This song was sung by Ure Vaeiko upon being shown a photograph of tablet D (or Tablette Echancrée) by William Thomson. It is reproduced here as it appears in Thomson 1891, pp.525.
Thomson comments, probably repeating Salmon: "This is an old song, supposed to have descended from the time the first inhabitants arrived on the island. The father is believed to mourn for his child left in that eastern land, from which tradition states the people migrated."
Salmon's translation, in the right-hand column, is again unfaithful. The only verse that can be said to have been translated is "Auwe te poki e!", rendered as "My daughter, oh my daughter!", and which means "O, child!". The rest is fantasy.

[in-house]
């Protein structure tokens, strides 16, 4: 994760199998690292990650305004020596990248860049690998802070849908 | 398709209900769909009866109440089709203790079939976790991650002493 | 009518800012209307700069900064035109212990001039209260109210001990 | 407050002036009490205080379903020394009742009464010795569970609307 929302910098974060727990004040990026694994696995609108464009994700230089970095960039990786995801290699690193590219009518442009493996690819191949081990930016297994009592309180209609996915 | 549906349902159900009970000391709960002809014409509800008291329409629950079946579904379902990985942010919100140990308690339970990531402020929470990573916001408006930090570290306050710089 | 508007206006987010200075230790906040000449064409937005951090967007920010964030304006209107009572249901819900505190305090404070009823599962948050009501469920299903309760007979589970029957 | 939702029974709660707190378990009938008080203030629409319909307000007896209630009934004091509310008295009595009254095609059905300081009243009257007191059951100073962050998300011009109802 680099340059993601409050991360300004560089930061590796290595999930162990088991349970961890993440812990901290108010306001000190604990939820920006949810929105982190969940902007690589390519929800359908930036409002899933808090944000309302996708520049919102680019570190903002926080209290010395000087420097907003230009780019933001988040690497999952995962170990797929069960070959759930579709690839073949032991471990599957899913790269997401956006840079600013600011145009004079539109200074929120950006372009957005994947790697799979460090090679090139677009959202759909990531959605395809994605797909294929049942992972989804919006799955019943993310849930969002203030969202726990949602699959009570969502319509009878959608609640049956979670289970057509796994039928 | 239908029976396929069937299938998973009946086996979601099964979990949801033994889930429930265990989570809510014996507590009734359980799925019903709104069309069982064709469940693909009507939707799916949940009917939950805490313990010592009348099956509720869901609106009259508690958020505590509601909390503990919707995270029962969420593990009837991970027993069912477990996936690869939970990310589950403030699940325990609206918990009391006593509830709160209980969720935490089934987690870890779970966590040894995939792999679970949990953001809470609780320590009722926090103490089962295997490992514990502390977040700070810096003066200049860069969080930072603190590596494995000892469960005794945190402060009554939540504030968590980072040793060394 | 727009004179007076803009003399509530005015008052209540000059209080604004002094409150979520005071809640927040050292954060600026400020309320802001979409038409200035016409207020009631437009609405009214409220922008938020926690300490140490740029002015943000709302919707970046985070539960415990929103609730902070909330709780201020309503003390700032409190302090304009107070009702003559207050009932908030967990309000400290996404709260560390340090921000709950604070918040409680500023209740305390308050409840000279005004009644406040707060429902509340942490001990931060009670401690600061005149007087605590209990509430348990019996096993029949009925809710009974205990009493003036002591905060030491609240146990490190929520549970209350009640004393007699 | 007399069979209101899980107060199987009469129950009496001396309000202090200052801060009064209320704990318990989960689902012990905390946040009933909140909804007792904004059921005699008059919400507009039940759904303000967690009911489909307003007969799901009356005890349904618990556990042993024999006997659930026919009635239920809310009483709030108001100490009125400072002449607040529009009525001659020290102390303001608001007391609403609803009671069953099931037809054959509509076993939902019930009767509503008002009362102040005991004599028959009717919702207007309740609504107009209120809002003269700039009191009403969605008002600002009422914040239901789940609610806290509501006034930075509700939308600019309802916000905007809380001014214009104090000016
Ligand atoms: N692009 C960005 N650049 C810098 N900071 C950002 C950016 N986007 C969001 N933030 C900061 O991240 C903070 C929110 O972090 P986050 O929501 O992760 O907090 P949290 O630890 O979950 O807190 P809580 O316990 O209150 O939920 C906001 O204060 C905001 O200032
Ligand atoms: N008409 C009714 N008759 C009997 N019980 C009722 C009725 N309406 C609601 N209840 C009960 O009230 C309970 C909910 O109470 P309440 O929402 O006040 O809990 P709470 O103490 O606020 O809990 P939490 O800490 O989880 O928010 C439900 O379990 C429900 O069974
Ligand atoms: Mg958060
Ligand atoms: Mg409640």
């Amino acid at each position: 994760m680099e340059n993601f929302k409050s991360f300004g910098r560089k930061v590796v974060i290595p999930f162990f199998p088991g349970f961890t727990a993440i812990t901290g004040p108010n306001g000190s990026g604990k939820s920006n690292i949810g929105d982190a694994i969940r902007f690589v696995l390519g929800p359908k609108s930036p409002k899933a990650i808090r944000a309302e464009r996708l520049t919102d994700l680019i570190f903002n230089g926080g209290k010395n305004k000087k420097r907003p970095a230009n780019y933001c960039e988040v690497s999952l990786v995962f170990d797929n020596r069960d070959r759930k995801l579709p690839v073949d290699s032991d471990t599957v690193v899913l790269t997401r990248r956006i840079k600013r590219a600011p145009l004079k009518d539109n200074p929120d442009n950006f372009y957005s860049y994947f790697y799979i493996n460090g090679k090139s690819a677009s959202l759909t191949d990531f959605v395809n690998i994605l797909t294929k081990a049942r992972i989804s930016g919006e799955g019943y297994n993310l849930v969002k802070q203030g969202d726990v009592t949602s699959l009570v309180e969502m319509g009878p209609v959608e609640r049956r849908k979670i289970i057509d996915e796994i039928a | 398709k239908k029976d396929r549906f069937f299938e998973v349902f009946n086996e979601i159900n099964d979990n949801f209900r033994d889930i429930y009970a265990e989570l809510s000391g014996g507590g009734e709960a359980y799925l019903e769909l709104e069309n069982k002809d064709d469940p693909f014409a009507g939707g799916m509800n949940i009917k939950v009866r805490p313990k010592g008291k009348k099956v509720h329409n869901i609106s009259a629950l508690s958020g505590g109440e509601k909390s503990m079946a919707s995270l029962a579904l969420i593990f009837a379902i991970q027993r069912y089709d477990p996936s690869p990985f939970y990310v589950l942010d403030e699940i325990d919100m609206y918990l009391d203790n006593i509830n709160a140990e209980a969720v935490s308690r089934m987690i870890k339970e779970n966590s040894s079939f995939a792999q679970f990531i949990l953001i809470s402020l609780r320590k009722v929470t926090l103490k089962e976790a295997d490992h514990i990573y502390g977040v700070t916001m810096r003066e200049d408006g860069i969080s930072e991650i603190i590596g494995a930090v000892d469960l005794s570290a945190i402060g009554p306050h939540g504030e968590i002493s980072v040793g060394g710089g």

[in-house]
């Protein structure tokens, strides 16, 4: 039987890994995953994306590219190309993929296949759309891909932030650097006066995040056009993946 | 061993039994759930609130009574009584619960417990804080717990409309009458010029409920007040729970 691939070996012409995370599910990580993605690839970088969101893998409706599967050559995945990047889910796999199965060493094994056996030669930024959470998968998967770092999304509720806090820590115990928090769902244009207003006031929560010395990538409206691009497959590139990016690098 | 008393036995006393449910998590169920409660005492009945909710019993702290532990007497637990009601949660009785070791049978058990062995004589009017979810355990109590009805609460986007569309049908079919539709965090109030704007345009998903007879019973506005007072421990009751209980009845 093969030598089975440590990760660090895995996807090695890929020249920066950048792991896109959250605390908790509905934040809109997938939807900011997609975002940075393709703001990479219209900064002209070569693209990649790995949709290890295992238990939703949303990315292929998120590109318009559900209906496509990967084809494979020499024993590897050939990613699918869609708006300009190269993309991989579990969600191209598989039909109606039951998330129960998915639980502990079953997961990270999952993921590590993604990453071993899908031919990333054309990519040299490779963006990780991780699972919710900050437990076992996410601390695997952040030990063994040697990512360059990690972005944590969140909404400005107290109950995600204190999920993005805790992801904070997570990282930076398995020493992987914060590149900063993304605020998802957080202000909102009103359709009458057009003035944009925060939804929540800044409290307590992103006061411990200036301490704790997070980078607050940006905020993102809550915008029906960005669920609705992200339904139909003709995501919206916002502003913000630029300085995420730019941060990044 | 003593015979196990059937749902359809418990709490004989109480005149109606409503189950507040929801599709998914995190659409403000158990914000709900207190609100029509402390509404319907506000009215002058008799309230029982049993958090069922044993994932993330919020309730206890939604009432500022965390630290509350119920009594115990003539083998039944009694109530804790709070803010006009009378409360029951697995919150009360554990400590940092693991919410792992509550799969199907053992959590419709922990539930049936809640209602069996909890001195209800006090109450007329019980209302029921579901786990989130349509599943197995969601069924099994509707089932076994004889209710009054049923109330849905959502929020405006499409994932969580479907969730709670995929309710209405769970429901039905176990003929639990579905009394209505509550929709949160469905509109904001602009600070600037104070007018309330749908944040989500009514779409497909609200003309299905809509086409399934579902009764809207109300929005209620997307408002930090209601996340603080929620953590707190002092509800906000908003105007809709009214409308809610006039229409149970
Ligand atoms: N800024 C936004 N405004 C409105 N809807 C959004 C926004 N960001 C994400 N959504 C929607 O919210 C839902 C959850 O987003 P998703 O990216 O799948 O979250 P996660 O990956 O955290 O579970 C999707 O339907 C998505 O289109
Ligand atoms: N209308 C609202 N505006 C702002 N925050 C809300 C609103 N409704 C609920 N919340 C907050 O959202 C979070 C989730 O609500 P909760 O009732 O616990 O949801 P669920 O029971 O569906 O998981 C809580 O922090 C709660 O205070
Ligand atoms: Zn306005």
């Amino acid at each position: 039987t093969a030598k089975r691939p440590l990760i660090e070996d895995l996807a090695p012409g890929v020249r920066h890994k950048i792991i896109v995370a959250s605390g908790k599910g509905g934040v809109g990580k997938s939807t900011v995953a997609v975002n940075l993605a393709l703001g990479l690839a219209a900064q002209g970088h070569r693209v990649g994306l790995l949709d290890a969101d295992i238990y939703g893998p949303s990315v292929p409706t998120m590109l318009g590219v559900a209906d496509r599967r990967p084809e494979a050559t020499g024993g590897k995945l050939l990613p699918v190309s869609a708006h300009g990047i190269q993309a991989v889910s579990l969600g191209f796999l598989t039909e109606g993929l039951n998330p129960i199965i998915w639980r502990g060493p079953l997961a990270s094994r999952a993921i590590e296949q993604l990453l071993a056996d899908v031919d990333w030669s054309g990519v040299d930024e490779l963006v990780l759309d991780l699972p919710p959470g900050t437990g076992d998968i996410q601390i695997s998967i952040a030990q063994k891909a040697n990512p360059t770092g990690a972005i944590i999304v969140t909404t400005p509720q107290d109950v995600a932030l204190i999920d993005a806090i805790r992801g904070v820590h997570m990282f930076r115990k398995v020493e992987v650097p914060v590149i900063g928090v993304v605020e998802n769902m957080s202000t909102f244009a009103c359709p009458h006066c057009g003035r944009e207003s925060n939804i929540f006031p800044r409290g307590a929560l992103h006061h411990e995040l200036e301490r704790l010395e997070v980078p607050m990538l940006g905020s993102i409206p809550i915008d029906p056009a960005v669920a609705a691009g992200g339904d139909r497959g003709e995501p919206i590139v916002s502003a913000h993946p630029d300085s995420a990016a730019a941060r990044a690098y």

|1. Ka ihi uiga - te ki ati -
Auwe te poki, e -
Ite maki tana - Rii te hiva ina.
Ka ihi uiga - mai.
2. Ka ihi uiga - te ki ati -
3. Ha imu, - poki - e-;
4. Haki - e !
|The sail of my daughter,
Never broken by the force of foreign clans!
The sail of my daughter,
Ever victorious in all her fights
In the cup of obsidian glass.
While we are divided by the mighty seas ?
It is a vast and watery road
My daughter, oh my daughter!